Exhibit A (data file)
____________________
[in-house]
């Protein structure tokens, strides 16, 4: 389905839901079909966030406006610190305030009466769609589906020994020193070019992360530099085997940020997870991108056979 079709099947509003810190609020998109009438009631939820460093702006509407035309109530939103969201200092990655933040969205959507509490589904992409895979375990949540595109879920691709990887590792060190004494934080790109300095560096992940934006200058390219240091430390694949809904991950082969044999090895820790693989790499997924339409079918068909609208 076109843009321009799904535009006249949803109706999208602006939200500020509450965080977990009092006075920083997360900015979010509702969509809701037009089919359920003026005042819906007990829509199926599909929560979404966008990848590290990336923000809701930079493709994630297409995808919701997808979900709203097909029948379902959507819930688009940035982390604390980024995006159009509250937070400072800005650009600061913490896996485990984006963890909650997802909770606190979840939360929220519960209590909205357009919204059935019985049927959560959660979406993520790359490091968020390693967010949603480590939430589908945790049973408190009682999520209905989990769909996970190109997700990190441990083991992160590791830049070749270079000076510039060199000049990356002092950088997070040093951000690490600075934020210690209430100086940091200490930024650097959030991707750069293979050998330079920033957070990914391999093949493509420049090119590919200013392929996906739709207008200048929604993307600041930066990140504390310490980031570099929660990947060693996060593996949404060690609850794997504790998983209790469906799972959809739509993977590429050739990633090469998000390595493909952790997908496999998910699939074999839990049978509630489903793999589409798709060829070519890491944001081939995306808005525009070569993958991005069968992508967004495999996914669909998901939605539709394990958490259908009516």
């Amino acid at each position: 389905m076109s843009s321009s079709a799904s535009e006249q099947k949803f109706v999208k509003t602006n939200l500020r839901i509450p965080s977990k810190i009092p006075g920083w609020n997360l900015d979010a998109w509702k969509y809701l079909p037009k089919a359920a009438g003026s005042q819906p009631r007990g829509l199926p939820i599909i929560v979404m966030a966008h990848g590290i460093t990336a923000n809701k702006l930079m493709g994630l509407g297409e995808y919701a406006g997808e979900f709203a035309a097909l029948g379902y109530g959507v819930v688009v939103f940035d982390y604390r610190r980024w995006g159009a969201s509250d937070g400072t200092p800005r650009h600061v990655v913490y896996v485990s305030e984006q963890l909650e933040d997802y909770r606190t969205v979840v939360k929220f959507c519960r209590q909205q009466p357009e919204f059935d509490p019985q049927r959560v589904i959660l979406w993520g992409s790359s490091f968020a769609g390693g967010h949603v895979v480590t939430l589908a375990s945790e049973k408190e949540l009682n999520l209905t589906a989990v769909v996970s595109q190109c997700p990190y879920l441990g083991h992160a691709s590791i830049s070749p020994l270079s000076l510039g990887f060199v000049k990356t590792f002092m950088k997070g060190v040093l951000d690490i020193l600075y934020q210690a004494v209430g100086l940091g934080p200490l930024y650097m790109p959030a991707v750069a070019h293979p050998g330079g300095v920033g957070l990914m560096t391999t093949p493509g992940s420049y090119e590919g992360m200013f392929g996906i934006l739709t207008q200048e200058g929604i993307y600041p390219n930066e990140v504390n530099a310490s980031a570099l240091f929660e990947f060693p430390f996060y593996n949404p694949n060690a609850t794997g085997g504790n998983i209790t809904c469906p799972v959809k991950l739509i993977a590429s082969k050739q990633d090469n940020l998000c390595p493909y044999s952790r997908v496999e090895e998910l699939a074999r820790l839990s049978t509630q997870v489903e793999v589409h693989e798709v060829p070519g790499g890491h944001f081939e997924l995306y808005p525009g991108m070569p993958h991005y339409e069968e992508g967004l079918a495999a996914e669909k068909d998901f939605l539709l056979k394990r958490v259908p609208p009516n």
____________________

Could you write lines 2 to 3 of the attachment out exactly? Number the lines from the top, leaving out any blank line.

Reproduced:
């Protein structure tokens, strides 16, 4: 389905839901079909966030406006610190305030009466769609589906020994020193070019992360530099085997940020997870991108056979 079709099947509003810190609020998109009438009631939820460093702006509407035309109530939103969201200092990655933040969205959507509490589904992409895979375990949540595109879920691709990887590792060190004494934080790109300095560096992940934006200058390219240091430390694949809904991950082969044999090895820790693989790499997924339409079918068909609208 076109843009321009799904535009006249949803109706999208602006939200500020509450965080977990009092006075920083997360900015979010509702969509809701037009089919359920003026005042819906007990829509199926599909929560979404966008990848590290990336923000809701930079493709994630297409995808919701997808979900709203097909029948379902959507819930688009940035982390604390980024995006159009509250937070400072800005650009600061913490896996485990984006963890909650997802909770606190979840939360929220519960209590909205357009919204059935019985049927959560959660979406993520790359490091968020390693967010949603480590939430589908945790049973408190009682999520209905989990769909996970190109997700990190441990083991992160590791830049070749270079000076510039060199000049990356002092950088997070040093951000690490600075934020210690209430100086940091200490930024650097959030991707750069293979050998330079920033957070990914391999093949493509420049090119590919200013392929996906739709207008200048929604993307600041930066990140504390310490980031570099929660990947060693996060593996949404060690609850794997504790998983209790469906799972959809739509993977590429050739990633090469998000390595493909952790997908496999998910699939074999839990049978509630489903793999589409798709060829070519890491944001081939995306808005525009070569993958991005069968992508967004495999996914669909998901939605539709394990958490259908009516």
């Amino acid at each position: 389905m076109s843009s321009s079709a799904s535009e006249q099947k949803f109706v999208k509003t602006n939200l500020r839901i509450p965080s977990k810190i009092p006075g920083w609020n997360l900015d979010a998109w509702k969509y809701l079909p037009k089919a359920a009438g003026s005042q819906p009631r007990g829509l199926p939820i599909i929560v979404m966030a966008h990848g590290i460093t990336a923000n809701k702006l930079m493709g994630l509407g297409e995808y919701a406006g997808e979900f709203a035309a097909l029948g379902y109530g959507v819930v688009v939103f940035d982390y604390r610190r980024w995006g159009a969201s509250d937070g400072t200092p800005r650009h600061v990655v913490y896996v485990s305030e984006q963890l909650e933040d997802y909770r606190t969205v979840v939360k929220f959507c519960r209590q909205q009466p357009e919204f059935d509490p019985q049927r959560v589904i959660l979406w993520g992409s790359s490091f968020a769609g390693g967010h949603v895979v480590t939430l589908a375990s945790e049973k408190e949540l009682n999520l209905t589906a989990v769909v996970s595109q190109c997700p990190y879920l441990g083991h992160a691709s590791i830049s070749p020994l270079s000076l510039g990887f060199v000049k990356t590792f002092m950088k997070g060190v040093l951000d690490i020193l600075y934020q210690a004494v209430g100086l940091g934080p200490l930024y650097m790109p959030a991707v750069a070019h293979p050998g330079g300095v920033g957070l990914m560096t391999t093949p493509g992940s420049y090119e590919g992360m200013f392929g996906i934006l739709t207008q200048e200058g929604i993307y600041p390219n930066e990140v504390n530099a310490s980031a570099l240091f929660e990947f060693p430390f996060y593996n949404p694949n060690a609850t794997g085997g504790n998983i209790t809904c469906p799972v959809k991950l739509i993977a590429s082969k050739q990633d090469n940020l998000c390595p493909y044999s952790r997908v496999e090895e998910l699939a074999r820790l839990s049978t509630q997870v489903e793999v589409h693989e798709v060829p070519g790499g890491h944001f081939e997924l995306y808005p525009g991108m070569p993958h991005y339409e069968e992508g967004l079918a495999a996914e669909k068909d998901f939605l539709l056979k394990r958490v259908p609208p009516n």